gas deposits, had been heating up already.
Several of the activists, who set out from Hong Kong, jumped
into the sea, swam and waded ashore. The group said its boat had
been rammed by the coastguard and hit with water cannon. A
Japanese official denied that any serious damage had been done
to the boat.
Media published photographs of the activists planting a
Chinese flag on a rocky shore.
"We've waited 10 years for this... We finally managed to get
ashore," the captain of the protest ship was quoted as saying on
Hong Kong television.
A separate row over rival claims by South Korea and Japan
to other islands has also intensified, signalling how the region
has failed to resolve differences nearly seven decades after
Japan's defeat at the end of World War Two.
WARTIME MEMORIES LINGER
The friction in part reflect scepticism over the sincerity
of Japan's apologies for wartime and colonial excesses.
On Tuesday, South Korea's Lee told a group of teachers that
Emperor Akihito should apologise sincerely if he wants to visit
South Korea, saying a repeat of his 1990 expression of "deepest
regrets" would not suffice.
Japan, noting that it had never broached the idea of a visit
by the emperor to South Korea, lodged a protest with Seoul over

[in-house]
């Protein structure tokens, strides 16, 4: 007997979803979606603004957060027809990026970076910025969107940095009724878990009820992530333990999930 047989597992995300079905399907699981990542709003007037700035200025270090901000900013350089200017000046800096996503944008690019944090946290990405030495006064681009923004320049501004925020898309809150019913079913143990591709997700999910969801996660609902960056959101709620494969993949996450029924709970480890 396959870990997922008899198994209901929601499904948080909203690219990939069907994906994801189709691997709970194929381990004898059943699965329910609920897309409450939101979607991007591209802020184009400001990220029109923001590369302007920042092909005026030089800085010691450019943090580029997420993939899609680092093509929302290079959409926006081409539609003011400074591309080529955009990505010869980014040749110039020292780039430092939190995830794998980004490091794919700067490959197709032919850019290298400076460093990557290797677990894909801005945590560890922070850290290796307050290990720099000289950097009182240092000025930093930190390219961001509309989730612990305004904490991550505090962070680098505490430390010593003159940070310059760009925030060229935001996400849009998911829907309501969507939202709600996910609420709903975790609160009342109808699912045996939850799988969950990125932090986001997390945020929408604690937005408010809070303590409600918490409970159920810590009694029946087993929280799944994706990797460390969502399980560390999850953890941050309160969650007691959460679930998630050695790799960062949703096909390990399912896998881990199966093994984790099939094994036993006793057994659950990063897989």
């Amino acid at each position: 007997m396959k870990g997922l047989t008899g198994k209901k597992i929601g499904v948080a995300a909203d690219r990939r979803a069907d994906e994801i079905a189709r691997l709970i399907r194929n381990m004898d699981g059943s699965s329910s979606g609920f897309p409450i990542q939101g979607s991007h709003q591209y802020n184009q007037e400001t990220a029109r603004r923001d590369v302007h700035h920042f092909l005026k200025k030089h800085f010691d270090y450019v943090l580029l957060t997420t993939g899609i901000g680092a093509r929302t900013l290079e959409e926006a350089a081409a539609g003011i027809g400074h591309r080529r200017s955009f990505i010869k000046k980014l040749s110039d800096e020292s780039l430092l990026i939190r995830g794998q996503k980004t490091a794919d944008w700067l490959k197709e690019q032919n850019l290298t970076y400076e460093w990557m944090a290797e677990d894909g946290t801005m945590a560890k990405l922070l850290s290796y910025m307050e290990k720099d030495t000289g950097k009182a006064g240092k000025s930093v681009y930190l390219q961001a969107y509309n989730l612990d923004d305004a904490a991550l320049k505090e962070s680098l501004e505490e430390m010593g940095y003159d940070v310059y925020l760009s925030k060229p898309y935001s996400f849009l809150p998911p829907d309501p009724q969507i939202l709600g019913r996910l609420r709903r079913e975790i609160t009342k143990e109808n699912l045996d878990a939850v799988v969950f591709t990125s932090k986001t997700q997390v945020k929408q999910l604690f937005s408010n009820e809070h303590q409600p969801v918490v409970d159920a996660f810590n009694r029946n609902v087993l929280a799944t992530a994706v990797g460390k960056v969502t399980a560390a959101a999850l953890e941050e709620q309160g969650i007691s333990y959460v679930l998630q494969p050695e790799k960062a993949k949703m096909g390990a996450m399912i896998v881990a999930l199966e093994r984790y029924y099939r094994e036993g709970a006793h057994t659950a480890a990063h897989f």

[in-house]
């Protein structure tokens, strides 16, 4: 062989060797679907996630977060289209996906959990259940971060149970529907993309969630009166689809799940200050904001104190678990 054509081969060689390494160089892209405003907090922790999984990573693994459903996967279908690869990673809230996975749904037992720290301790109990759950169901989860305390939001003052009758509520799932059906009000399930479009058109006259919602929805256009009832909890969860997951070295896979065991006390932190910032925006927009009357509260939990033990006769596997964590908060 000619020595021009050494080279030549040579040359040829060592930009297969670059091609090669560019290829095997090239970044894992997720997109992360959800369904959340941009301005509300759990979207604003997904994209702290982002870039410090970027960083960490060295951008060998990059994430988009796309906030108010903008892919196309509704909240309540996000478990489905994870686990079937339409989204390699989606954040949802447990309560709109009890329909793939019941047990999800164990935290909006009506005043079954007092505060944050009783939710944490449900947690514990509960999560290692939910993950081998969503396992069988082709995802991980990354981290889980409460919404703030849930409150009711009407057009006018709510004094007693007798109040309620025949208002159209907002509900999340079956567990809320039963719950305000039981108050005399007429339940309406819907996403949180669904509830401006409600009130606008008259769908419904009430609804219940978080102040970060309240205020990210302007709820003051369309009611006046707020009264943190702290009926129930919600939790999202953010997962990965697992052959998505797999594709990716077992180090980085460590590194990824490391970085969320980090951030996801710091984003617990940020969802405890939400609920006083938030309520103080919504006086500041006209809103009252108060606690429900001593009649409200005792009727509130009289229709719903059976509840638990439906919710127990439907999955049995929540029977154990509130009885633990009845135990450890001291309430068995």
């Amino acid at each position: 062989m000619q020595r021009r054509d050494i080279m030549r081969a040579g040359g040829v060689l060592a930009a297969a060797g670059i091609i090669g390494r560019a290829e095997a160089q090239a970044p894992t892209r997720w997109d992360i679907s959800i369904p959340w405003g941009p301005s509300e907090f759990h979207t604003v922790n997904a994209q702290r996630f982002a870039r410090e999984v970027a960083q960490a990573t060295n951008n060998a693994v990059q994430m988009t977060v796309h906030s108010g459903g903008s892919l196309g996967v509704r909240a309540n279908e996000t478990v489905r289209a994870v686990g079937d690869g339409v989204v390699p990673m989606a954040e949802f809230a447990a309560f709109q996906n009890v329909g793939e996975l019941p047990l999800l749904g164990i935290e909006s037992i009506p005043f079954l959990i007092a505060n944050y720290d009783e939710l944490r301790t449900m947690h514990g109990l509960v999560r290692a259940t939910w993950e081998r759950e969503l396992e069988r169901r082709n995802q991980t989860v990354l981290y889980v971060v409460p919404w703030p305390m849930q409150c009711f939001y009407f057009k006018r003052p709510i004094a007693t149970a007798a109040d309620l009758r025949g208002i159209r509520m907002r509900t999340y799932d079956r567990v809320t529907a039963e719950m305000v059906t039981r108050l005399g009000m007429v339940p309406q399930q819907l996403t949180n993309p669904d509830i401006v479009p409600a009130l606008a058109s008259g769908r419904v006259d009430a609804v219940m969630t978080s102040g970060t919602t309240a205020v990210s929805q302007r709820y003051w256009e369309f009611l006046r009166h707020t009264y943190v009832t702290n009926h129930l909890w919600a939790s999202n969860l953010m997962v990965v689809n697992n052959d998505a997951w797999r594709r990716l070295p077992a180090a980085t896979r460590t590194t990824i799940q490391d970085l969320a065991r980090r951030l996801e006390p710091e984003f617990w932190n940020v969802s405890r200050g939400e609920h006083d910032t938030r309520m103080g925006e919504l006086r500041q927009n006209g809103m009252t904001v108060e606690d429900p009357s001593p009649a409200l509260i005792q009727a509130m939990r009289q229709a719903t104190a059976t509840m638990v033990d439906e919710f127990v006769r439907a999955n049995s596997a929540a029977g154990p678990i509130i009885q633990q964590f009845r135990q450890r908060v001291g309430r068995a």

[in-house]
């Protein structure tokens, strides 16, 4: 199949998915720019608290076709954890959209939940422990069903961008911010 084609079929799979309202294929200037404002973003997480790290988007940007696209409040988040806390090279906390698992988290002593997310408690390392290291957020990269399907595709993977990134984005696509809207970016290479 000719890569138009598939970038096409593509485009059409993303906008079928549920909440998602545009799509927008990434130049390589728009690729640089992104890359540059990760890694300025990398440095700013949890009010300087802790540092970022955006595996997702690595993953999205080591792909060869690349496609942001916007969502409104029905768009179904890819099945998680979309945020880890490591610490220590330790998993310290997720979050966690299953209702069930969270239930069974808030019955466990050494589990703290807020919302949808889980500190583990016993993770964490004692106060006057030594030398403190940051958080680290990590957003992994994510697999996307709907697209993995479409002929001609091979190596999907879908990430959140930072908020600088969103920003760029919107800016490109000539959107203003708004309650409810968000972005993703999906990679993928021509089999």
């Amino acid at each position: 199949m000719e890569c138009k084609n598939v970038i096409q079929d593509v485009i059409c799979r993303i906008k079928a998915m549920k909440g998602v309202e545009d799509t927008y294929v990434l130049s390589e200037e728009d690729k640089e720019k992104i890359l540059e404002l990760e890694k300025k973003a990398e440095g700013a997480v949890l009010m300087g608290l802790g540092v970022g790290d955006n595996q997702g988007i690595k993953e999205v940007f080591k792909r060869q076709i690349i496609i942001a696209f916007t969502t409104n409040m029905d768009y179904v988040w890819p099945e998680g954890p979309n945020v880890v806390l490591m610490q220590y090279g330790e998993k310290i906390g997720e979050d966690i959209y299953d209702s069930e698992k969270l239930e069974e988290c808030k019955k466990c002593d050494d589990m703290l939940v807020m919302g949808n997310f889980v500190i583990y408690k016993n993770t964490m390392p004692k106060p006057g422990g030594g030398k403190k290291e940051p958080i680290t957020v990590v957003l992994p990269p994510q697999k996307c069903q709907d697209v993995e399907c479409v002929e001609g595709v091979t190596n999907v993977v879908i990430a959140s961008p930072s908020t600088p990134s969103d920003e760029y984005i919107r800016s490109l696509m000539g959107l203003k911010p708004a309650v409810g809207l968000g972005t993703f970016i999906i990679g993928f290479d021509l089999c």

the remarks. Akihito has spent much of the past two decades
trying to heal the wounds of a war waged in his father's name.
Lee, whose Friday visit to the islands claimed by South
Korea and Japan frayed ties between the two U.S. allies, called
Japan an "important partner that we should work with to open the
But in remarks commemorating Korea's liberation from Japan's
1910-1945 rule, he also said the countries' tangled history was
"hampering the common march toward a better tomorrow".
He urged Japan to do more to resolve a dispute over
compensation for Korean women abducted to serve as sex slaves
for wartime Japanese soldiers, known by the euphemism "comfort
women" in Japan and long a source of friction.
"It was a breach of women's rights committed during wartime
as well as a violation of universal human rights and historic
justice. We urge the Japanese government to take responsible
measures in this regard," Lee said.
Japan says the matter was closed under a 1965 treaty
establishing diplomatic ties. In 1993, Tokyo issued a statement
in the name of its then-chief cabinet secretary apologising to
the women and two years later set up a fund to make payments to
the women. South Korea says those moves were not official and so
Speaking at a ceremony marking the war's end on Wednesday,
Japanese Prime Minister Yoshihiko Noda acknowledged the
"enormous damage and suffering" caused by Japan to other
countries, especially in Asia.
"We deeply reflect upon (that) and express our deepest
condolences to the victims and their families," he said, vowing
that Japan would never go to war again.
Tapping into anti-Japanese sentiment remains a way to seek
public support in South Korea and China, which face leadership
changes in coming months. And some experts say a new strain of
nationalism is surfacing in Japan amid gloom about the future.
In a sign of the domestic pressures in Japan, National
Public Safety Commission Chairman Jin Matsubara and Transport
Minister Yuichiro Hata visited the Yasukuni shrine for war dead,
defying Noda's urgings to stay away.
Many see the shrine as a symbol of Japan's past militarism
because 14 Japanese wartime leaders convicted as war criminals
by an Allied tribunal are honoured there with Japan's war dead.